AT&T Mobility contacted iPhone owners via text message to let them know of a pending settlement over taxes charged to subscribers from 2005-2010. Other smartphone data plans, laptop connect cards and pay-per-use services are also affected by the lawsuit. iPhone owners could receive a check in the mail after the settlement is approved in March 2011.
Participants in the settlement have a few options. Doing nothing will result in the settlement benefits being paid by check to the wireless subscriber. If the AT&T customer wants to, they can exclude themselves from the settlement, write feedback to the court about the settlement, or ask to speak in court about the fairness of the agreement.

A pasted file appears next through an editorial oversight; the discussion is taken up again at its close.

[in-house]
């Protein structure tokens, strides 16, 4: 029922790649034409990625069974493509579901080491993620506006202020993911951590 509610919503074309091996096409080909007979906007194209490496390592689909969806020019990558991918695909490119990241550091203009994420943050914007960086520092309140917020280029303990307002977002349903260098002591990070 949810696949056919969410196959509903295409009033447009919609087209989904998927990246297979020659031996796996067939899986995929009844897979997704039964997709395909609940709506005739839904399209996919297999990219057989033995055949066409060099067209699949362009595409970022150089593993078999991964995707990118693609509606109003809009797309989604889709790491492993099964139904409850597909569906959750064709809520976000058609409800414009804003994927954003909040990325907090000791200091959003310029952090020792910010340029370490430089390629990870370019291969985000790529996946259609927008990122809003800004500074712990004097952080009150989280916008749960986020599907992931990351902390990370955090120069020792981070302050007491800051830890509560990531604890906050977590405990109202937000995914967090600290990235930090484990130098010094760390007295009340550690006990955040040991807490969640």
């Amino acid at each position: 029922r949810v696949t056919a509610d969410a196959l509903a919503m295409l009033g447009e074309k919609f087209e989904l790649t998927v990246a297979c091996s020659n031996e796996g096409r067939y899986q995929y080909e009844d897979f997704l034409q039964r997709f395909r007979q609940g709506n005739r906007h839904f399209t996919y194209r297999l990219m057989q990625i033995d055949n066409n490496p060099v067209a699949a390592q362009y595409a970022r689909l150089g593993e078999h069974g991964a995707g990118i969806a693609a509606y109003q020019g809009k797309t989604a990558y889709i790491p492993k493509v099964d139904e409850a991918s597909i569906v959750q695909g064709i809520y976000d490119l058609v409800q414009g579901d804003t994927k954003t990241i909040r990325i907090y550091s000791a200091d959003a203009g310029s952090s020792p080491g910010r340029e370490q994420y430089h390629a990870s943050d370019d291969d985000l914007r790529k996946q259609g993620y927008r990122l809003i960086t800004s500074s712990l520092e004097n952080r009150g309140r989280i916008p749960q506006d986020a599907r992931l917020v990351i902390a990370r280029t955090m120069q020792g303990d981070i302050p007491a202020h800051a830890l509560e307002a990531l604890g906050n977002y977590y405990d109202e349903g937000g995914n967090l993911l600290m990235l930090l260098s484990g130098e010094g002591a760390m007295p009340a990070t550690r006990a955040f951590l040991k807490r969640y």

After the settlement is approved, AT&T will seek a refund of taxes paid to government agencies that the plaintiffs claim were improperly collected, and the company will send refund checks to affected subscribers. AT&T will also stop collecting these taxes on Internet access through customer's wireless bills.
iPhone users do not have the option of applying any settlement benefit directly to their AT&T Mobility bill. It could take some time for AT&T customers to see a check in the mail, since AT&T must receive the tax money back from government entities before distributing the money to subscribers. As the settlement hasn't been approved yet the amount to be refunded isn't clear. The costs of administering the fund and legal costs in negotiating the settlement will come out of the refund amount.
The plaintiffs in the case had argued that AT&T Mobility charged taxes, fees and surcharges on Internet access in violation of the Internet Tax Freedom Act. AT&T does not believe that charging the taxes was improper and wants to settle only to save the time and expense of a protracted legal battle.